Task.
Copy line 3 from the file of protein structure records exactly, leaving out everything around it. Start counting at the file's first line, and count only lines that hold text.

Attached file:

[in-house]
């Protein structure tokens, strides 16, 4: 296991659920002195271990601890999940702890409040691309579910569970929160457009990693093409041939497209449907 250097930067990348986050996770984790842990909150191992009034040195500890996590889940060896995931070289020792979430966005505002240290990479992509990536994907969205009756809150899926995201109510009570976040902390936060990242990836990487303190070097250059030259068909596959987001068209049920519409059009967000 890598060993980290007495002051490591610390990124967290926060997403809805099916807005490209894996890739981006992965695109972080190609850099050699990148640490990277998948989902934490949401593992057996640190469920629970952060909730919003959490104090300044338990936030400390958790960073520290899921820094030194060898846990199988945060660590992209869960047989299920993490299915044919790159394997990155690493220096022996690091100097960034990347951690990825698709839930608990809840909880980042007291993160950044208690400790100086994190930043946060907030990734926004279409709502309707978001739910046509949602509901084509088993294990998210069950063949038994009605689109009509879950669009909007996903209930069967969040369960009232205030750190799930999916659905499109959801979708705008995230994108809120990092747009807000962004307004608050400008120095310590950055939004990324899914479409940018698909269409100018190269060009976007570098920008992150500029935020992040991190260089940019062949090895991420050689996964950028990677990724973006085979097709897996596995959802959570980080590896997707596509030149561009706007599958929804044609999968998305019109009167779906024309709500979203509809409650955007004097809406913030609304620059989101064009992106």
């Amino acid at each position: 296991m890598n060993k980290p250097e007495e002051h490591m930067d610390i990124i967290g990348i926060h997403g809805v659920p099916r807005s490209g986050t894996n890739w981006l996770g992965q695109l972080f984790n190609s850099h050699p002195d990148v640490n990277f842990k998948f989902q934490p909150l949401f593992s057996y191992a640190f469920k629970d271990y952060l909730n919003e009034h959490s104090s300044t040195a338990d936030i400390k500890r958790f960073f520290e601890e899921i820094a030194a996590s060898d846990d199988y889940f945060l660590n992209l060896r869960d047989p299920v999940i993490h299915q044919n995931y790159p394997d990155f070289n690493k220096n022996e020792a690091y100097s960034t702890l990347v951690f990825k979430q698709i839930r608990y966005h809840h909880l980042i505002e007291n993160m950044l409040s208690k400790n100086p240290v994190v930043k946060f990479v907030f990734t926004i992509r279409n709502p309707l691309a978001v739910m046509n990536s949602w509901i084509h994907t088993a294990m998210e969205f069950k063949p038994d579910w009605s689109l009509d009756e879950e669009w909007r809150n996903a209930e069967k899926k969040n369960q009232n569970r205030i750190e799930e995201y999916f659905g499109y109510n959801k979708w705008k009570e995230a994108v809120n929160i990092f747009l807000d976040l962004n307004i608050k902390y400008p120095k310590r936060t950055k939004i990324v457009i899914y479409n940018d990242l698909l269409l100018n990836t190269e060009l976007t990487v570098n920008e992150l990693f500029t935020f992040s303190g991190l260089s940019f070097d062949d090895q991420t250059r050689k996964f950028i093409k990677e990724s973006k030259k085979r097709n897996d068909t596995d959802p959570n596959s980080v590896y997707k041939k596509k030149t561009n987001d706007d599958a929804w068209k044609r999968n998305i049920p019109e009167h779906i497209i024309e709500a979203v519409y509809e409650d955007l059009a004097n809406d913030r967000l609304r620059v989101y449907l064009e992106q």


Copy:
């Amino acid at each position: 296991m890598n060993k980290p250097e007495e002051h490591m930067d610390i990124i967290g990348i926060h997403g809805v659920p099916r807005s490209g986050t894996n890739w981006l996770g992965q695109l972080f984790n190609s850099h050699p002195d990148v640490n990277f842990k998948f989902q934490p909150l949401f593992s057996y191992a640190f469920k629970d271990y952060l909730n919003e009034h959490s104090s300044t040195a338990d936030i400390k500890r958790f960073f520290e601890e899921i820094a030194a996590s060898d846990d199988y889940f945060l660590n992209l060896r869960d047989p299920v999940i993490h299915q044919n995931y790159p394997d990155f070289n690493k220096n022996e020792a690091y100097s960034t702890l990347v951690f990825k979430q698709i839930r608990y966005h809840h909880l980042i505002e007291n993160m950044l409040s208690k400790n100086p240290v994190v930043k946060f990479v907030f990734t926004i992509r279409n709502p309707l691309a978001v739910m046509n990536s949602w509901i084509h994907t088993a294990m998210e969205f069950k063949p038994d579910w009605s689109l009509d009756e879950e669009w909007r809150n996903a209930e069967k899926k969040n369960q009232n569970r205030i750190e799930e995201y999916f659905g499109y109510n959801k979708w705008k009570e995230a994108v809120n929160i990092f747009l807000d976040l962004n307004i608050k902390y400008p120095k310590r936060t950055k939004i990324v457009i899914y479409n940018d990242l698909l269409l100018n990836t190269e060009l976007t990487v570098n920008e992150l990693f500029t935020f992040s303190g991190l260089s940019f070097d062949d090895q991420t250059r050689k996964f950028i093409k990677e990724s973006k030259k085979r097709n897996d068909t596995d959802p959570n596959s980080v590896y997707k041939k596509k030149t561009n987001d706007d599958a929804w068209k044609r999968n998305i049920p019109e009167h779906i497209i024309e709500a979203v519409y509809e409650d955007l059009a004097n809406d913030r967000l609304r620059v989101y449907l064009e992106q």